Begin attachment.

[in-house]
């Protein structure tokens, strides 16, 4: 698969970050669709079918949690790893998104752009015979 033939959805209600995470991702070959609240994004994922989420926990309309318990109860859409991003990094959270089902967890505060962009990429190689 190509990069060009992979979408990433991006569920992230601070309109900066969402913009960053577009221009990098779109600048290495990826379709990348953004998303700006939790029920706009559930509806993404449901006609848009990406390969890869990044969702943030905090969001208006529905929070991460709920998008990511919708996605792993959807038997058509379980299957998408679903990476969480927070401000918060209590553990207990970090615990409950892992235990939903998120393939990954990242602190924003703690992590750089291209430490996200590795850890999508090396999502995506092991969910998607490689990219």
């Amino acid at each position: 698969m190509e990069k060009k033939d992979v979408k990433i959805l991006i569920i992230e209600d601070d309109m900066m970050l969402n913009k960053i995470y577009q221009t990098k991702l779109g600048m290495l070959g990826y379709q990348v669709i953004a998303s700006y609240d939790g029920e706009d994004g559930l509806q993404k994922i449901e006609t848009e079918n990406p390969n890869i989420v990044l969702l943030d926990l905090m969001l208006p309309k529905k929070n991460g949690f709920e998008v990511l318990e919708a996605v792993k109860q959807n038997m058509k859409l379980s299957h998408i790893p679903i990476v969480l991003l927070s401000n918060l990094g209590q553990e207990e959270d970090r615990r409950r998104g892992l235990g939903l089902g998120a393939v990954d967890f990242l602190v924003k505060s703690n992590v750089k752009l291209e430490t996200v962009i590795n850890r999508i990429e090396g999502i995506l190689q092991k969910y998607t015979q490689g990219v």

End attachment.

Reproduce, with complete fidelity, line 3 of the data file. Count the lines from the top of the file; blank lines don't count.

């Amino acid at each position: 698969m190509e990069k060009k033939d992979v979408k990433i959805l991006i569920i992230e209600d601070d309109m900066m970050l969402n913009k960053i995470y577009q221009t990098k991702l779109g600048m290495l070959g990826y379709q990348v669709i953004a998303s700006y609240d939790g029920e706009d994004g559930l509806q993404k994922i449901e006609t848009e079918n990406p390969n890869i989420v990044l969702l943030d926990l905090m969001l208006p309309k529905k929070n991460g949690f709920e998008v990511l318990e919708a996605v792993k109860q959807n038997m058509k859409l379980s299957h998408i790893p679903i990476v969480l991003l927070s401000n918060l990094g209590q553990e207990e959270d970090r615990r409950r998104g892992l235990g939903l089902g998120a393939v990954d967890f990242l602190v924003k505060s703690n992590v750089k752009l291209e430490t996200v962009i590795n850890r999508i990429e090396g999502i995506l190689q092991k969910y998607t015979q490689g990219v």